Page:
I doubt that Steve Jobs has ever asked Apple customers what type of products they want, or that he cares about what they need. Jobs believed that if he developed a mobile phone that plays music and surfs the web, he could create both the want and need. He was right: his iPhone changed the industry and started a mini technology revolution. Most of the entrepreneurs I know fancy themselves to be like Jobs. They think they know—better than their customers—what the customers want, and what they need. Or they believe, as in the movie Field of Dreams, that if you “build it, they will come”. But it just doesn’t work this way in real life. The vast majority of technology startups fail because no one buys or uses their products.
Strategy consultant Sramana Mitra calls this failure “Infant Entrepreneur Mortality”. She says that in the hundreds of companies she has mentored, lack of customer validation is by far the biggest cause of failure. Startup guru Eric Ries says that “validated learning” about customers is even more important than revenue for a nascent startup. Revenue, by itself, doesn’t build traction for a business; it is only when you have products that are tested and proven, that customers are ready to buy, and that you can sell and deliver profitably that you have the right ingredients for a successful business.
How do you determine what customers will buy (or, if you’re building a free web technology, what it is that they will invest the time and effort to use)? Unfortunately, this isn’t a simple matter of asking. Your customers know what their problems are; they know what they like; and they know what they don’t need. They don’t know what you can uniquely develop for them that they will really want. This is what you need to figure out. Start by understanding what the customer’s problems are; use your experience and vision to conceive solutions; share this with potential customers in ways that they can understand; and learn. It is an iterative process.
The best example I’ve seen of a startup looking before it leaps is Campfire Labs. The startup has spent 14 months prototyping products. It hasn’t even started developing its products yet. It could be that Campfire never gets off the ground, but if and when it does, it has a better than average chance of becoming a Zynga or Facebook. In the meantime, it has already lived at least three lives (but, fortunately, hasn’t had to die three painful deaths). Campfire was founded by former Yahoo! search technologist Naveen Koorakula and, former Youtube head of international strategy and product, Sakina Arsiwala. Their goal is to change the way people collaborate on line—to make it more meaningful and to better manage the many contexts in which they interact (work, home, school, etc.).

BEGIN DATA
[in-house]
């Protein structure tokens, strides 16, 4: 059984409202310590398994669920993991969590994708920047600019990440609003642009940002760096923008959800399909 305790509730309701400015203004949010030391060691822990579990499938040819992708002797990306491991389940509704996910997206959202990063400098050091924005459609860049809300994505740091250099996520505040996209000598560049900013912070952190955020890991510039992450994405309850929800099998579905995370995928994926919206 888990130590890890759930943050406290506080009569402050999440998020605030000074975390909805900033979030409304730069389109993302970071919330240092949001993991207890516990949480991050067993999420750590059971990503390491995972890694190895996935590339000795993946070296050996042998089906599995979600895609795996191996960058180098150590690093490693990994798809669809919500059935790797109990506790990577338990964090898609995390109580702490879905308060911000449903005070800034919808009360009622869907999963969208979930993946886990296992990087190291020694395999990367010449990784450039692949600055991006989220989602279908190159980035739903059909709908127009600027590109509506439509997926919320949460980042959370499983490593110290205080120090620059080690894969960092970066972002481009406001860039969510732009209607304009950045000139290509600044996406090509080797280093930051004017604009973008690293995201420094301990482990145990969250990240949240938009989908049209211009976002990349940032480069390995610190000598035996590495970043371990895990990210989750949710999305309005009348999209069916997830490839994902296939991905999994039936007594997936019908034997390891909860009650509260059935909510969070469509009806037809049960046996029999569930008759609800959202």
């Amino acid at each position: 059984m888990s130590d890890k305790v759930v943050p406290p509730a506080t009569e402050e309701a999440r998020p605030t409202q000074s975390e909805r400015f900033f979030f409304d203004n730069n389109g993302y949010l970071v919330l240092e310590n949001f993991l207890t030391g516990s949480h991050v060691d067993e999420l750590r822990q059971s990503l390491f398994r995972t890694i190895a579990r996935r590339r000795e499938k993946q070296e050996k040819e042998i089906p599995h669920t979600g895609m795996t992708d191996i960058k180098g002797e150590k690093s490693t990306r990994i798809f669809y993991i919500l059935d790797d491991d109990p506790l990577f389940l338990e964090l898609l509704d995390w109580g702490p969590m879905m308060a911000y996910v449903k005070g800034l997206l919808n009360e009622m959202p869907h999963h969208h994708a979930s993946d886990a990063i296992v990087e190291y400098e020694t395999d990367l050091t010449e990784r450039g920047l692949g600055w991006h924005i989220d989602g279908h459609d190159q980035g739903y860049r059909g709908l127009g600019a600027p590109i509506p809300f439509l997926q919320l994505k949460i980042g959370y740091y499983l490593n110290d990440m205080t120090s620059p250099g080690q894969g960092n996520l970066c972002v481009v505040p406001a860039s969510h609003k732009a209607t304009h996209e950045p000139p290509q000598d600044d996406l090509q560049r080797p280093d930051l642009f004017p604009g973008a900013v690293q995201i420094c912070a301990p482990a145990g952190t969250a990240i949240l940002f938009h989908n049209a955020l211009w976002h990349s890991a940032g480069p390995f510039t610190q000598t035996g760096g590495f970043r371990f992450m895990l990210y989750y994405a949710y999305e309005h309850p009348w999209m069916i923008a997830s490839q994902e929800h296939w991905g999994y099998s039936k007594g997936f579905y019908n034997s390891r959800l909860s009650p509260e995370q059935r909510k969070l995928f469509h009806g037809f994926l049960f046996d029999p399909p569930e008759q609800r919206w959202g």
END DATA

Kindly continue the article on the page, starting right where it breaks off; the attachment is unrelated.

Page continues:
Naveen and Sakina started by building a prototype of a personalized news/media site and sharing it with friends. But, while their techie friends would really get excited about algorithms, the others would scratch their heads trying to figure what the purpose of the product was. Next, they experimented with content sharing, interest graphs, and other technical concepts. They came with product ideas and asked their friends who were specialists in various disciplines to brainstorm with them. Once they thought they were on to something, they talked to random people on the street and workers in the mall next door. They went to university campuses and bought smoothies and sodas in order to get students to spend a few minutes with them. They carefully observed user reactions, read between the lines, and dug deeper to understand what the users were really saying. They incorporated what they learned into the next iteration.
Last time I met the Naveen and Sakina, they were still trying out new ideas. But they seemed to be getting closer and closer to having a product that users were eager to use.
Getting back to Steve Jobs. Does he really have some secret powers or a divine vision that lets him build one earth-shattering technology after another? I don’t think so. My guess is that in his secret lab, Jobs has teams developing and testing hundreds of ideas. He just implements the best of them. Jobs is not afraid of abandoning failures, and when something does click, he rules like a tyrant and makes it happen. Eric Ries agrees with me and prescribes a five-step process that can help people become more like Jobs:
- Hold your team to high standards; don’t settle for products that don’t meet the vision; iterate, iterate, iterate.
- Be disciplined about which vision to pursue; choose products that have large markets.
- Discover what’s in customers’ heads, and tackle problems where design is a differentiator.
- Work on as few products as possible; keep resources in reserve for experimentation.
- Start over (change direction) if you find yourself with a product that’s not working.